How aid restrictions impact Rohingyas

Limited humanitarian access continues to have an adverse effect on the lives of hundreds of thousands of Rohingya refugees in southeastern Bangladesh. Aid workers and activists say Rohingya communities fear that what little support they have might disappear as a result of threats made by the Bangladeshi government to further limit humanitarian activities. “When we hear the humanitarians might leave I feel really bad. Whatever [medical] treatment and support we get, we wouldn’t get it anymore,” said Munrul Indrus, a Rohingya employee of an international humanitarian organization in the Cox’s Bazar area, who declined to give his real name. “At least now we have a latrine and running water and some [medical] treatment – none of those would be there anymore,” he told IRIN.

According to the UN Refugee Agency (UNHCR), there are more than 200,000 Rohingyas in Bangladesh, of whom only 30,000 are documented and living in two government camps assisted by the agency, both within 2km of Myanmar. The vast majority live in informal settlements or towns and cities with scant or no assistance. UNHCR is only allowed to assist those who registered before 1992, when the process was discontinued by the government, leaving most Rohingya – an ethnic, linguistic and religious minority who fled en masse from neighbouring Myanmar decades ago – undocumented. Under Myanmar law, the Rohingya are considered stateless. This leaves the hundreds of thousands who arrived subsequently in Bangladesh without access to documentation or registration, and living in what Médecins Sans Frontières (MSF) describes as “deplorable conditions,” in their latest activity report.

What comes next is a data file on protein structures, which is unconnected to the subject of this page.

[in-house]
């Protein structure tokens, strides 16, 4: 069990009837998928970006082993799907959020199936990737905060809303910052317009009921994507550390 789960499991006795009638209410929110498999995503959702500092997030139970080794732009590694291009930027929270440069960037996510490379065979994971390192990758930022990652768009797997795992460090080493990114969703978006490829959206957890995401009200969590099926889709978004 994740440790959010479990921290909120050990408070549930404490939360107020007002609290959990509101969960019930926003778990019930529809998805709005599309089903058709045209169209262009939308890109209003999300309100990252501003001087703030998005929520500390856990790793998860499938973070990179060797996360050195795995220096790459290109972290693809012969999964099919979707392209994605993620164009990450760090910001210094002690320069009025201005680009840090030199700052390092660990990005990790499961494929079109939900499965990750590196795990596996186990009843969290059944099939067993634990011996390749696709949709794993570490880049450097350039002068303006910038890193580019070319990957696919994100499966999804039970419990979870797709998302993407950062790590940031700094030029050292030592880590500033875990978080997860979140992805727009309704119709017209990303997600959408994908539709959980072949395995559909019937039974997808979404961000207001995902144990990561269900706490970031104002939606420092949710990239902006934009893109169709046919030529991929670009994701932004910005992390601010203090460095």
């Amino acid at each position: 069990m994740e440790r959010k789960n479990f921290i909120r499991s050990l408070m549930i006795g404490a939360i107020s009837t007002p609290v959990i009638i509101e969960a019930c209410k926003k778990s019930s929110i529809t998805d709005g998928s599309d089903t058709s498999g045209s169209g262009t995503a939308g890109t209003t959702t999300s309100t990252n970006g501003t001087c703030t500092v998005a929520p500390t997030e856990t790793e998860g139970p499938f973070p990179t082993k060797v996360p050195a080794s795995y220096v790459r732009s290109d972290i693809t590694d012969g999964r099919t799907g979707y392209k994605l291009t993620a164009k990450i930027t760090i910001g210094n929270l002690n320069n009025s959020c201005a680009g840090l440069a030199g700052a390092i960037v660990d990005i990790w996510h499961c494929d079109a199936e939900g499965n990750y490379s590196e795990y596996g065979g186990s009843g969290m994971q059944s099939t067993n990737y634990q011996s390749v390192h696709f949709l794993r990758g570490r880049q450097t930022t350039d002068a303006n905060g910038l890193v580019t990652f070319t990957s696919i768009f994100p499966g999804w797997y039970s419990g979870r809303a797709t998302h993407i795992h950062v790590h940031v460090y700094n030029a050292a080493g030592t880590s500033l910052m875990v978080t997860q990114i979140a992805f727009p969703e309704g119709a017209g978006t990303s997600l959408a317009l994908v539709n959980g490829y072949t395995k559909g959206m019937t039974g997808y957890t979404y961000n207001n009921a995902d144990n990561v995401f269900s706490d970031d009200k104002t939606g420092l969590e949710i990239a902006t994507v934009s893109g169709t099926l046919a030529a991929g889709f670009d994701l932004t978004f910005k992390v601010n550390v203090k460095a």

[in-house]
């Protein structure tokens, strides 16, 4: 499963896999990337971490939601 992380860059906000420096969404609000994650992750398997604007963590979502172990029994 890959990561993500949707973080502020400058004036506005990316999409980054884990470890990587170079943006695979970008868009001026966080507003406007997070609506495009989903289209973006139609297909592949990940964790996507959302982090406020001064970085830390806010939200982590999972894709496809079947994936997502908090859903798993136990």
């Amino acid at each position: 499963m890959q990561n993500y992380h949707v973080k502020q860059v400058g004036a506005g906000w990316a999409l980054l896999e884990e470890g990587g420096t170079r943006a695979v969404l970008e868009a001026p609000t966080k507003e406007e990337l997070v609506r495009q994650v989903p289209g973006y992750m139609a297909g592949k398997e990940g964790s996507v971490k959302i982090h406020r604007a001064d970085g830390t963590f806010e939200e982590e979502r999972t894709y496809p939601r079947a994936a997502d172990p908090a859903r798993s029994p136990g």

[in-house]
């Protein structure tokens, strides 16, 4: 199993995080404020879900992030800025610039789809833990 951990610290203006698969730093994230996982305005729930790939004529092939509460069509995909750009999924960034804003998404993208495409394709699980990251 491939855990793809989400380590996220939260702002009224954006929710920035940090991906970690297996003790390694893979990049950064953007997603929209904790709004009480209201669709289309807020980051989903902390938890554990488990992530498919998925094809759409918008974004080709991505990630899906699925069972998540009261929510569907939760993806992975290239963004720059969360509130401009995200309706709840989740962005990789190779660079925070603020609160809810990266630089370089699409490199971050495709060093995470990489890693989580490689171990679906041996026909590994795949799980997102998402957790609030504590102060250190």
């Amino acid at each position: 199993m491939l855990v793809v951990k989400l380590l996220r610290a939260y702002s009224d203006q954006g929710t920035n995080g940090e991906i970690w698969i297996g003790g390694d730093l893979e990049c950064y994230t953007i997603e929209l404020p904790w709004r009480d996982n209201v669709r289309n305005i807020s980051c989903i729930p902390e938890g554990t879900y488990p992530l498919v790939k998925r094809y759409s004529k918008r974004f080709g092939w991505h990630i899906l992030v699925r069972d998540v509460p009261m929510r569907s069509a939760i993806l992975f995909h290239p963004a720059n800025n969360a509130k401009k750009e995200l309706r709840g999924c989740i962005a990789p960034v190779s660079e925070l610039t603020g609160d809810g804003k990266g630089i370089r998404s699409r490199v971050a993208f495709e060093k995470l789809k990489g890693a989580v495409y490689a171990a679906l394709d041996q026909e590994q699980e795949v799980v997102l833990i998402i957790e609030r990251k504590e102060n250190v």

Violence against women a major concern
“When one of the local men broke into my house and started to rape me, all of my neighbours knew it, but they didn’t do anything because they know there is no justice system for refugees,” said Binara Salil (not her real name), 38, a Rohingya mother of three who lives in a UNHCR-administered camp.
She reported the rape to the camp administration and the UNHCR immediately afterwards, but it was two to three months before a security guard was stationed temporarily at her home, and the perpetrator was never punished. Experts also point to growing violence against the Rohingyas, stressing the need for access to justice.
The environment around some of the Rohingya settlements has become more aggressive recently, “with fights breaking out and an increase in violence against women,” Melanie Teff, a senior advocate for Refugees International, told IRIN from London. “Without registration or any legal status in Bangladesh, refugees who fall victim to such violence have no legal recourse,” she said.

Desperate situations call for desperate measures
Without food aid, unregistered people are forced into illegal activities to survive.
“We have latrines and water, but people also need housing and food. As we don’t have it, we have to go find work to pay for it,” said Indrus. In January 2013, the UNHCR released a statement saying that “people [living outside the official camp] have found informal ways to survive without government or UNHCR support.”
But such coping methods can also put people in danger of abuse and arrest. “Whenever we leave our homes to seek work, there are now two check posts even before we reach the first town. If we get caught, the police ask us for money or send us to jail,” said Indrus.
In Bangladesh, one of the most densely populated countries in the world, “strong competition over work, living space and resources is inevitable at a local level [and] the stateless Rohingya are left highly vulnerable,” MSF reported in 2010.

(Source / 25.11.2013)

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